The exact origin of POLO, the oldest team sport, is unknown. POLO was probably first played by nomadic warriors over two thousand years ago. Used for training cavalry, POLO was played from Constantinople to Japan in the Middle Ages.
POLO is an equestrian team sport, usually played outdoors, with four polo players on each team.
A POLO field is as large as 300 yards long and up to 160 yards wide, the largest field in organized sport.
(That's 12 football fields.) A POLO match lasts about two hours and is divided into 4 or 6 timed periods called chukkers.
Often during half time of a POLO match, spectators go onto the field to participate in a social tradition called divot stomping. The object of the game of POLO is to ball down-field, hitting the ball through the goal posts for a score. One "goal" is scored as a point.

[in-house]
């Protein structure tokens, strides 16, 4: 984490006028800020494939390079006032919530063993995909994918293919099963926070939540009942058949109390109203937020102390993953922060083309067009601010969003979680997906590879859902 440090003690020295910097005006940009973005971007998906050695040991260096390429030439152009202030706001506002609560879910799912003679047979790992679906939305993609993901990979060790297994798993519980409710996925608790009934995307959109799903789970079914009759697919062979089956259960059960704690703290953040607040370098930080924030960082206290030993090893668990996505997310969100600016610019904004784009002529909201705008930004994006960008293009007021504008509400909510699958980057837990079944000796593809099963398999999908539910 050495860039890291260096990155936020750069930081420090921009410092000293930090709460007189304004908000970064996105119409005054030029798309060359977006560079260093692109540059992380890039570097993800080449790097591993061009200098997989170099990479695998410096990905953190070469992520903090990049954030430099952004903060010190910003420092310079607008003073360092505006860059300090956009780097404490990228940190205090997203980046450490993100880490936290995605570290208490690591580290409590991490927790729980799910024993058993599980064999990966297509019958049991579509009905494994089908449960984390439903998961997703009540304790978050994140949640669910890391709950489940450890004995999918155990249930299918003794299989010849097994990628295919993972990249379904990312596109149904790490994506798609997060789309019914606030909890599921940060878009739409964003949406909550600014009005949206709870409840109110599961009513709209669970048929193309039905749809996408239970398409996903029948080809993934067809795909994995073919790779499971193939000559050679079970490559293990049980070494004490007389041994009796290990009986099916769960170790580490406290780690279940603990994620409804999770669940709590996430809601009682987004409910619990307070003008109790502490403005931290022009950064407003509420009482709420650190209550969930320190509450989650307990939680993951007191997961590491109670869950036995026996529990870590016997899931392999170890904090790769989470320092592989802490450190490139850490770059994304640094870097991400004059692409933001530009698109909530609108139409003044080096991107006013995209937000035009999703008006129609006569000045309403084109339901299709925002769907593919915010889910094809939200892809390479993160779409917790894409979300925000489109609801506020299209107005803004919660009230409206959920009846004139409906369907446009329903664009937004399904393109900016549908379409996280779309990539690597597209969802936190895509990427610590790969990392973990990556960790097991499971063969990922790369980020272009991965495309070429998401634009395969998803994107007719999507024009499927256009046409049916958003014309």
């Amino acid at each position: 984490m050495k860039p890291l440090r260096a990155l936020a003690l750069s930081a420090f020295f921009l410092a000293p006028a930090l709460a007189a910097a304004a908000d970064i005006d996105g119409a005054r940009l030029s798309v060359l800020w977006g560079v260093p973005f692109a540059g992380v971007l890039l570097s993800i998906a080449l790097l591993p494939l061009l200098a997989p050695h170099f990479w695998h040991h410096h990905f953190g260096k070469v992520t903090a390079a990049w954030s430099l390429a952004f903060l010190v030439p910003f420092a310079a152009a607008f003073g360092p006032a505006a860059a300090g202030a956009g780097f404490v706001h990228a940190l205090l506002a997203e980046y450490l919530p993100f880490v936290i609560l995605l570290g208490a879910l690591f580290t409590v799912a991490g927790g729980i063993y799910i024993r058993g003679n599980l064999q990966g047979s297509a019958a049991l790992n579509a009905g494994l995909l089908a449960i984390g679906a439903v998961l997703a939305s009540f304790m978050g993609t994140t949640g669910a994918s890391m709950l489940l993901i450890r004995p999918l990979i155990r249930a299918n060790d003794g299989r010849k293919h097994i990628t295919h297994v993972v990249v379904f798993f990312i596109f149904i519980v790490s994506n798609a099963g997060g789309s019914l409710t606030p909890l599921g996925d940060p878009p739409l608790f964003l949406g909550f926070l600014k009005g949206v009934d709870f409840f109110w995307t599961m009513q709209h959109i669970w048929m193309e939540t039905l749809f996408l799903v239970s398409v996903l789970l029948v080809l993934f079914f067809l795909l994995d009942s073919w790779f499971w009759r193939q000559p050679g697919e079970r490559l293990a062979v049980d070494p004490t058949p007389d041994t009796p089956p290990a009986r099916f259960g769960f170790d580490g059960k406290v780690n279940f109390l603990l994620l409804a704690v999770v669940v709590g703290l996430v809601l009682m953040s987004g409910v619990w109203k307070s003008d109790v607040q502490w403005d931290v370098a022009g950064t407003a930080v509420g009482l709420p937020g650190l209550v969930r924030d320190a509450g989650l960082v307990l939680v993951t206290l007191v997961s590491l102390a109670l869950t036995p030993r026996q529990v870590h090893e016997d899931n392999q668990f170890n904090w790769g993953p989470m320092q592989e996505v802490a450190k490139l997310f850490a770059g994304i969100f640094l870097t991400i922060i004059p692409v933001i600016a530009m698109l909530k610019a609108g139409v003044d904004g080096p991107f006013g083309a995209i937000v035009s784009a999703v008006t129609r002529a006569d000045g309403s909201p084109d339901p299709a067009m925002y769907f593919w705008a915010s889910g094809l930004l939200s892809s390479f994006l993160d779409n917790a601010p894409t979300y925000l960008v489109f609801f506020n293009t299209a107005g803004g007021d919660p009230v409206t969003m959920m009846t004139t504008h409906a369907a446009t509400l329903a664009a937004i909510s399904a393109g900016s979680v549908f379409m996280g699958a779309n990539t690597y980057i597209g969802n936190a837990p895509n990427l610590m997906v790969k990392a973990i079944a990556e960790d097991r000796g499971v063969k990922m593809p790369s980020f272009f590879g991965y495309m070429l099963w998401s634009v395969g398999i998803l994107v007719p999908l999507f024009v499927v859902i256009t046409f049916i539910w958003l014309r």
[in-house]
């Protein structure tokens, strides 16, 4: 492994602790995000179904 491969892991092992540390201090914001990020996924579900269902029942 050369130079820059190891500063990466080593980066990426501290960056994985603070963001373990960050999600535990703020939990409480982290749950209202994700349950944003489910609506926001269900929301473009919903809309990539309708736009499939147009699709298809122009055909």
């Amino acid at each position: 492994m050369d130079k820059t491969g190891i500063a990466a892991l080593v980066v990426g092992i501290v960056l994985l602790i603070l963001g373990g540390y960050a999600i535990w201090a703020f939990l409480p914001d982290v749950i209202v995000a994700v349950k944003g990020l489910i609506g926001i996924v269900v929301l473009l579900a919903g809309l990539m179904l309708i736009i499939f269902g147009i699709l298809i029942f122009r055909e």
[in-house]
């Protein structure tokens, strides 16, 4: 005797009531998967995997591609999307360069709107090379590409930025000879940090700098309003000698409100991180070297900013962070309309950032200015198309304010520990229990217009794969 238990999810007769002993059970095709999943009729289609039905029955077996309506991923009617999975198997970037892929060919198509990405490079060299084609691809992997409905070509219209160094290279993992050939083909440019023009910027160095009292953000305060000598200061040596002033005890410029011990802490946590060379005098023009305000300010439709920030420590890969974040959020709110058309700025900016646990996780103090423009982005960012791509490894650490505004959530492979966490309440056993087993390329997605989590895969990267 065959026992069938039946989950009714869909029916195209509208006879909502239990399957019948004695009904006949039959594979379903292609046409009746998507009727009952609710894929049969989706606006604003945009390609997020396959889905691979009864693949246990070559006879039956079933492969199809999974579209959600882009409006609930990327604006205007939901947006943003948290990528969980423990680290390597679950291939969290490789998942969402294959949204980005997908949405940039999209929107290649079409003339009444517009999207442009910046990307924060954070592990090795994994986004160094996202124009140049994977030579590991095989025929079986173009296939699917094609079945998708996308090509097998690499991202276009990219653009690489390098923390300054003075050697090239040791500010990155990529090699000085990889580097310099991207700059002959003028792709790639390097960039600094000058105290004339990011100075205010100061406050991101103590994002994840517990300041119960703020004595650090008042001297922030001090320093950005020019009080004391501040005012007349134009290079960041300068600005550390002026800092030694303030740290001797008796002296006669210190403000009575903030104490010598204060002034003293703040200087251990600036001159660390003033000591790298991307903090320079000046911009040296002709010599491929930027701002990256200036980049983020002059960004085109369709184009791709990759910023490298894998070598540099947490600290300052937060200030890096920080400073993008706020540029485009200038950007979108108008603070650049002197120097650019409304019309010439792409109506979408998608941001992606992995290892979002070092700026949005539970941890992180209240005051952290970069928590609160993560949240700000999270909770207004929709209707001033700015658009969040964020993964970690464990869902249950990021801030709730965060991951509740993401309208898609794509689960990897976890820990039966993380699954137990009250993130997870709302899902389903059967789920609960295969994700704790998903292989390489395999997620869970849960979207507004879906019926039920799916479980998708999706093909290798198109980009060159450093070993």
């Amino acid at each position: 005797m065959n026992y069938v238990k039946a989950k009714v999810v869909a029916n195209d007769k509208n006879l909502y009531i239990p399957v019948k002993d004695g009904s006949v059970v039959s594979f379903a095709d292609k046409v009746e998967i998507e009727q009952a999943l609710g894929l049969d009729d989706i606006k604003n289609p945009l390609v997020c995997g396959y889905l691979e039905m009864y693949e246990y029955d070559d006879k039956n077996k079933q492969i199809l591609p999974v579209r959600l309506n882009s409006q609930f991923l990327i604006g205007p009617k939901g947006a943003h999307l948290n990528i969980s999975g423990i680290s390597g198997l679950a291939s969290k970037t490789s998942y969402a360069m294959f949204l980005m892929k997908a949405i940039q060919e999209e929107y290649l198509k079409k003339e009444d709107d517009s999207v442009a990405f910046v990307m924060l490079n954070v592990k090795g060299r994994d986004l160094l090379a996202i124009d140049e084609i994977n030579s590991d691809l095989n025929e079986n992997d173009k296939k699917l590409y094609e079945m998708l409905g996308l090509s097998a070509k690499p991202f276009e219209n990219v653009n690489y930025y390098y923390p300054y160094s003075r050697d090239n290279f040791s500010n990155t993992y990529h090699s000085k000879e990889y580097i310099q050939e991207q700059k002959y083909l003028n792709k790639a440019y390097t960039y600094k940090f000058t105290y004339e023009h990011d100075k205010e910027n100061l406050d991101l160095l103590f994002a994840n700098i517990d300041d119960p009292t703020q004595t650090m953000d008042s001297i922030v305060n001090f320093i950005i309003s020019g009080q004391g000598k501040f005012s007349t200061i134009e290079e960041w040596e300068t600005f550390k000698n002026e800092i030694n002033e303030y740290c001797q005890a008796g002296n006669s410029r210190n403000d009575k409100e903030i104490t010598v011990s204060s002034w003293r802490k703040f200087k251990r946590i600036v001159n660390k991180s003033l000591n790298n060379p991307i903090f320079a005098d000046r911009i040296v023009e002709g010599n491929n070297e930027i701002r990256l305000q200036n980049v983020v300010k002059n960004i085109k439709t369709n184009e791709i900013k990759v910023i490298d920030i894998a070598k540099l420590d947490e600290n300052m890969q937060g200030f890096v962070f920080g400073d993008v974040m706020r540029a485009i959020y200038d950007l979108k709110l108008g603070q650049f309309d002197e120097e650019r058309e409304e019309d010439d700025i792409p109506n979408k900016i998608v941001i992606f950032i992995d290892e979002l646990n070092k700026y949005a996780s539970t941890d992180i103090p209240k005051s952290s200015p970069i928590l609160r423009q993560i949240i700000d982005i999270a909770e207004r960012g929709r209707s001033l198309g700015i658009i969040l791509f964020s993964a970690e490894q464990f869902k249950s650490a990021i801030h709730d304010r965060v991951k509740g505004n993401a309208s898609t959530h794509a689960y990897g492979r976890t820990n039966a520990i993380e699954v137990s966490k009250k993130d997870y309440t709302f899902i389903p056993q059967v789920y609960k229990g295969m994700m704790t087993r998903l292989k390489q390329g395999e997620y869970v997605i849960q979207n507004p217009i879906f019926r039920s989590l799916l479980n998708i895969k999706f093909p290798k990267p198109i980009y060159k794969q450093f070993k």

A POLO team can be made up of two -four players per side. A POLO game begins with a throw-in of the ball by the umpire at the opening of each chukker and after each goal. POLO Payers must change horses after each chukker due to the extreme demands placed on the polo pony.
Most of the rules of POLO are for the safety of the POLO players and their ponies. The basic concept is the line of the ball, a right-of-way established by the path of a traveling ball.
POLO "Ponies" are actually horses that combine the traits of a number of breeds.
Next to a player's skills, the POLO pony is the most important factor in POLO.
The sport of POLO demands the quick burst of speed seen in Thoroughbred horses. The complexity and strategy of a POLO match requires the intelligence of Arabian horses. And the rapid turn of play in pursuit of the ball necessitates the agility of Quarter horses.
POLO Player and POLO Pony share a partnership like no other sport in the world.